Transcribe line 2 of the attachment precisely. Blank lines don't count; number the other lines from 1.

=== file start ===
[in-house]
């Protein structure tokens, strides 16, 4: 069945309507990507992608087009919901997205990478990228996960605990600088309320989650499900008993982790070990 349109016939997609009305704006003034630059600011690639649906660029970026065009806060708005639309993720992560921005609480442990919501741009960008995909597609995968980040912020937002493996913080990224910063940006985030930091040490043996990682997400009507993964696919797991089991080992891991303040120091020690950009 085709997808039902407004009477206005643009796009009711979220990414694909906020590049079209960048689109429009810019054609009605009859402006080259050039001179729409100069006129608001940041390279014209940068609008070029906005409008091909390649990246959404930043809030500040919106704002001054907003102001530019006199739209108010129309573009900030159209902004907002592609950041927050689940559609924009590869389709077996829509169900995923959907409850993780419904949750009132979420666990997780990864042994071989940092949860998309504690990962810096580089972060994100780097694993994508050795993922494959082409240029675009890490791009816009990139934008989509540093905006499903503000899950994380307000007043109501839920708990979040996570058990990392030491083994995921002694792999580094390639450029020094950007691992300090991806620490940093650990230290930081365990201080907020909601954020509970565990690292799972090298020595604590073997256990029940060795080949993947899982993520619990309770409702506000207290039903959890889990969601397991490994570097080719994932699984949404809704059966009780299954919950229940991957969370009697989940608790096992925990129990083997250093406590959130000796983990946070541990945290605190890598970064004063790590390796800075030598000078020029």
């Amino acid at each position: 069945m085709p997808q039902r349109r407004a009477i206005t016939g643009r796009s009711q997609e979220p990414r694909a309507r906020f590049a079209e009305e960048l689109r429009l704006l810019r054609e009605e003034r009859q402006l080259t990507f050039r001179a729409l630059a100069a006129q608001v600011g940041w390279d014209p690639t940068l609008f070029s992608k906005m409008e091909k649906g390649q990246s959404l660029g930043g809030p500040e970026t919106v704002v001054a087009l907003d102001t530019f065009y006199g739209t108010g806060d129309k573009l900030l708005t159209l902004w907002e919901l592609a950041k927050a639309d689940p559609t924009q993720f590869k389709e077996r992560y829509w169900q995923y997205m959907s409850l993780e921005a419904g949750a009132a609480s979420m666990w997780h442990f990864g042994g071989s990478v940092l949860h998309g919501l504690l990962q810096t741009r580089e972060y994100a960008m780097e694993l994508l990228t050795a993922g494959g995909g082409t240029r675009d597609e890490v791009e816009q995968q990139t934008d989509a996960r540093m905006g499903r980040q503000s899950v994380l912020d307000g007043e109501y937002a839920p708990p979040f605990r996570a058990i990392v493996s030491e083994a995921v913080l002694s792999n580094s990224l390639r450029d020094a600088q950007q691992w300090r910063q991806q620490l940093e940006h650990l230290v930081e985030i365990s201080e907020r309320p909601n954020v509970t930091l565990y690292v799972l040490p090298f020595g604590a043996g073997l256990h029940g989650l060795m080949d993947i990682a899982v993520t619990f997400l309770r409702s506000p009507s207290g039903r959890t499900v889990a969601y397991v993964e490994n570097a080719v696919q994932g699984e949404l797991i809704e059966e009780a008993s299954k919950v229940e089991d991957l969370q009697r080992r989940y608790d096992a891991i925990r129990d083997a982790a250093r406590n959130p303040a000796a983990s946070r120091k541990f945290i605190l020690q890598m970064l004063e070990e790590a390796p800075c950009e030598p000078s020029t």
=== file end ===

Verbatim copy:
């Protein structure tokens, strides 16, 4: 069945309507990507992608087009919901997205990478990228996960605990600088309320989650499900008993982790070990 349109016939997609009305704006003034630059600011690639649906660029970026065009806060708005639309993720992560921005609480442990919501741009960008995909597609995968980040912020937002493996913080990224910063940006985030930091040490043996990682997400009507993964696919797991089991080992891991303040120091020690950009 085709997808039902407004009477206005643009796009009711979220990414694909906020590049079209960048689109429009810019054609009605009859402006080259050039001179729409100069006129608001940041390279014209940068609008070029906005409008091909390649990246959404930043809030500040919106704002001054907003102001530019006199739209108010129309573009900030159209902004907002592609950041927050689940559609924009590869389709077996829509169900995923959907409850993780419904949750009132979420666990997780990864042994071989940092949860998309504690990962810096580089972060994100780097694993994508050795993922494959082409240029675009890490791009816009990139934008989509540093905006499903503000899950994380307000007043109501839920708990979040996570058990990392030491083994995921002694792999580094390639450029020094950007691992300090991806620490940093650990230290930081365990201080907020909601954020509970565990690292799972090298020595604590073997256990029940060795080949993947899982993520619990309770409702506000207290039903959890889990969601397991490994570097080719994932699984949404809704059966009780299954919950229940991957969370009697989940608790096992925990129990083997250093406590959130000796983990946070541990945290605190890598970064004063790590390796800075030598000078020029």